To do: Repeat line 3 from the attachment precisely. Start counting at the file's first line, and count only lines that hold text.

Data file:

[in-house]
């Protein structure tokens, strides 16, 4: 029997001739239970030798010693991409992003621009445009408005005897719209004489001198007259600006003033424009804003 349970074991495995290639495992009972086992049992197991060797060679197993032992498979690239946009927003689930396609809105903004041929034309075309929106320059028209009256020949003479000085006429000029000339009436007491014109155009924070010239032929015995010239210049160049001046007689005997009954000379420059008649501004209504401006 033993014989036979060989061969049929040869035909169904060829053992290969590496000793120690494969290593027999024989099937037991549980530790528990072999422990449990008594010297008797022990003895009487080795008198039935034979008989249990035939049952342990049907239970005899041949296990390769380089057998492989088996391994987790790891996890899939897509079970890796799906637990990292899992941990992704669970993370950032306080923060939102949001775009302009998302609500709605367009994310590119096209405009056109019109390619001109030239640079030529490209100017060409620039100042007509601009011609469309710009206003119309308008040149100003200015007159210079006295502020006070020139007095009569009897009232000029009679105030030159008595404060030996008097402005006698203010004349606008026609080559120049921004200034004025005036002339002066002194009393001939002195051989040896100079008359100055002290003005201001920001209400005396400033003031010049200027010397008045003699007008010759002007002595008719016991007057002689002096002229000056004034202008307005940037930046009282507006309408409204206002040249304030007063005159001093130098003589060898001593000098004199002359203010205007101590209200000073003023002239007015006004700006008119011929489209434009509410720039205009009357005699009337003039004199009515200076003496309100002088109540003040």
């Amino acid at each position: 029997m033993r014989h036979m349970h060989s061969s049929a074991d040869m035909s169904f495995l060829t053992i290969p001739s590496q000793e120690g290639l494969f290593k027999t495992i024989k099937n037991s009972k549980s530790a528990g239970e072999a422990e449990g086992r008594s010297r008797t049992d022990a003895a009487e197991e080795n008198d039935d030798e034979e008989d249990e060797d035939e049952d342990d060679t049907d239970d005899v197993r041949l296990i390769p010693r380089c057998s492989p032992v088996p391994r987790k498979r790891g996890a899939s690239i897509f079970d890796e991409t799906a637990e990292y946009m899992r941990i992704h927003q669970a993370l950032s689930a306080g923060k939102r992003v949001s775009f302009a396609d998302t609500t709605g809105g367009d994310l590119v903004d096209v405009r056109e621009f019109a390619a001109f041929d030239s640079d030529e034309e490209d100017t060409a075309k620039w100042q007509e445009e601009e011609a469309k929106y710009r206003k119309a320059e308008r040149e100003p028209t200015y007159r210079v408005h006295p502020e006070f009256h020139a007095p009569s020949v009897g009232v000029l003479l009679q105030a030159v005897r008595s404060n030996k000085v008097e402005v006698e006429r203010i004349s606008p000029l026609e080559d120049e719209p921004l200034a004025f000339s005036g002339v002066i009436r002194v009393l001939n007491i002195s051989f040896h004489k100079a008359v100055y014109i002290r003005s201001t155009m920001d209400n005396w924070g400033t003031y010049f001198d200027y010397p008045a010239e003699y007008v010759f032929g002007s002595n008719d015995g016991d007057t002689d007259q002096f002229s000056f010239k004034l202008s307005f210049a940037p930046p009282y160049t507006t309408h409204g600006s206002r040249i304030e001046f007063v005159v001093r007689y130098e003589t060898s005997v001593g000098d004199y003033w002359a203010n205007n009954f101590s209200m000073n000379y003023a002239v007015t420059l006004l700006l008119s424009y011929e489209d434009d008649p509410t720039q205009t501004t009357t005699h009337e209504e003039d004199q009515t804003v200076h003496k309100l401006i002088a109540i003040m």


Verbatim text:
């Amino acid at each position: 029997m033993r014989h036979m349970h060989s061969s049929a074991d040869m035909s169904f495995l060829t053992i290969p001739s590496q000793e120690g290639l494969f290593k027999t495992i024989k099937n037991s009972k549980s530790a528990g239970e072999a422990e449990g086992r008594s010297r008797t049992d022990a003895a009487e197991e080795n008198d039935d030798e034979e008989d249990e060797d035939e049952d342990d060679t049907d239970d005899v197993r041949l296990i390769p010693r380089c057998s492989p032992v088996p391994r987790k498979r790891g996890a899939s690239i897509f079970d890796e991409t799906a637990e990292y946009m899992r941990i992704h927003q669970a993370l950032s689930a306080g923060k939102r992003v949001s775009f302009a396609d998302t609500t709605g809105g367009d994310l590119v903004d096209v405009r056109e621009f019109a390619a001109f041929d030239s640079d030529e034309e490209d100017t060409a075309k620039w100042q007509e445009e601009e011609a469309k929106y710009r206003k119309a320059e308008r040149e100003p028209t200015y007159r210079v408005h006295p502020e006070f009256h020139a007095p009569s020949v009897g009232v000029l003479l009679q105030a030159v005897r008595s404060n030996k000085v008097e402005v006698e006429r203010i004349s606008p000029l026609e080559d120049e719209p921004l200034a004025f000339s005036g002339v002066i009436r002194v009393l001939n007491i002195s051989f040896h004489k100079a008359v100055y014109i002290r003005s201001t155009m920001d209400n005396w924070g400033t003031y010049f001198d200027y010397p008045a010239e003699y007008v010759f032929g002007s002595n008719d015995g016991d007057t002689d007259q002096f002229s000056f010239k004034l202008s307005f210049a940037p930046p009282y160049t507006t309408h409204g600006s206002r040249i304030e001046f007063v005159v001093r007689y130098e003589t060898s005997v001593g000098d004199y003033w002359a203010n205007n009954f101590s209200m000073n000379y003023a002239v007015t420059l006004l700006l008119s424009y011929e489209d434009d008649p509410t720039q205009t501004t009357t005699h009337e209504e003039d004199q009515t804003v200076h003496k309100l401006i002088a109540i003040m």